Blog about Filing Bankruptcy in Washington DC and Maryland

Reaffirmation Agreements in Bankruptcy

Our Bankruptcy Attorney Discusses How to Keep Property in Chapter 7 Chapter 7 bankruptcy has some key differences from Chapter 13 bankruptcy. In a Chapter 13 bankruptcy, you pay back a portion of your debts in a three-to-five-year repayment plan. With a Chapter 7 bankruptcy, the Trustee gathers and liquidates your nonexempt assets. These are assets that you cannot exempt from the bankruptcy estate. Some types of assets are exempt, meaning you can keep them despite filing a Chapter 7 case. However, there could be additional options for keeping certain assets during bankruptcy. You may also be able to enter into a reaffirmation agreement with the creditor. Our DC and Maryland bankruptcy attorney can answer any questions you have about filing a Chapter 7 case. Contact our bankruptcy attorney to schedule a free initial consultation. Keep reading to learn more about reaffirmation in bankruptcy. What Is a Reaffirmation Agreement? When…
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What to Expect When Filing for Bankruptcy

Bankruptcy

The decision to file for bankruptcy is not an easy one. The stigma, the damage to your credit and the loss of certain assets can be a struggle. However, filing for bankruptcy is often the best option to reset your finances and move forward into the future without the burden of mounting debt. For individuals considering bankruptcy for the first-time, here is some important information that will prepare you for the process. The Difference Between Chapter 7 and Chapter 13 Bankruptcy Chapter 7 bankruptcy involves liquidating assets in order to discharge most or all of your debt. If you opt for Chapter 7, then you may be able to keep some of your assets. However, you will most likely have to give up the majority of your non-exempt assets. On the other hand, Chapter 13 bankruptcy involves creating a payment plan to pay creditors over a period of time. Chapter…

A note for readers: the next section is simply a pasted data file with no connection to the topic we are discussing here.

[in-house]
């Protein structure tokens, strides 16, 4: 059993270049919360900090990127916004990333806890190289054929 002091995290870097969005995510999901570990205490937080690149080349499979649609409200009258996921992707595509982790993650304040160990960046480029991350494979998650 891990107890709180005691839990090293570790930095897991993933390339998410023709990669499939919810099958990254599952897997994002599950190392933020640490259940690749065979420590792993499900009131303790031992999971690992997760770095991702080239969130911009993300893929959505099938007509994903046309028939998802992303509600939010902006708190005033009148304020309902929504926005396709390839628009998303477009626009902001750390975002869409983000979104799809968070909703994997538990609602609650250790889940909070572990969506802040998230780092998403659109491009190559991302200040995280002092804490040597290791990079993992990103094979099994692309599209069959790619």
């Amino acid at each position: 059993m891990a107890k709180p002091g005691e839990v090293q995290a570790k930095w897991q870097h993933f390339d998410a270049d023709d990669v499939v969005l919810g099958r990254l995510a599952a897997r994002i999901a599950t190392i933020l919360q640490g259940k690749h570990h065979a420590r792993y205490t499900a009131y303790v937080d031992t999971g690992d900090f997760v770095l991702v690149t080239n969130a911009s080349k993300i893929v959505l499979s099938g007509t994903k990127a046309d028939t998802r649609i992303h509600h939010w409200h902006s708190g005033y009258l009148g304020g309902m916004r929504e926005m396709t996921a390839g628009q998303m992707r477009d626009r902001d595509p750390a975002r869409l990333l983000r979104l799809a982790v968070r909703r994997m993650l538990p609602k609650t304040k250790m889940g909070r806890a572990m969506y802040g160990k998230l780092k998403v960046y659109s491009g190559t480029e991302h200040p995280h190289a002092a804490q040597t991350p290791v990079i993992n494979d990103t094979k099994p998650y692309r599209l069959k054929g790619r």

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Why Washington D.C. is Struggling With Company Foreclosures

Washington DC

Washington D.C. is a busy and thriving city with many families and busy workers. Foreclosures can happen in housing areas and neighborhoods that are rapidly growing and changing. The process of a residential foreclosure, however, is pretty different than the process for businesses. Here’s some news on a recent company foreclosure in the D.C. area, and how this news explains what’s happening with commercial real estate in the city. What’s in the News? The D.C. area has the highest number of unpaid CMBS loans, which are commercial real estate loans. A large office building owned by Heyman Enterprises in the southwest D.C. area has decided to foreclose. One of the company’s partners owes over $95 million from a CMBS loan taken out in 2006 on the property. The debt expired about a year ago, and it represents one out of 40 unpaid CMBS loans in the D.C. area. This surge…
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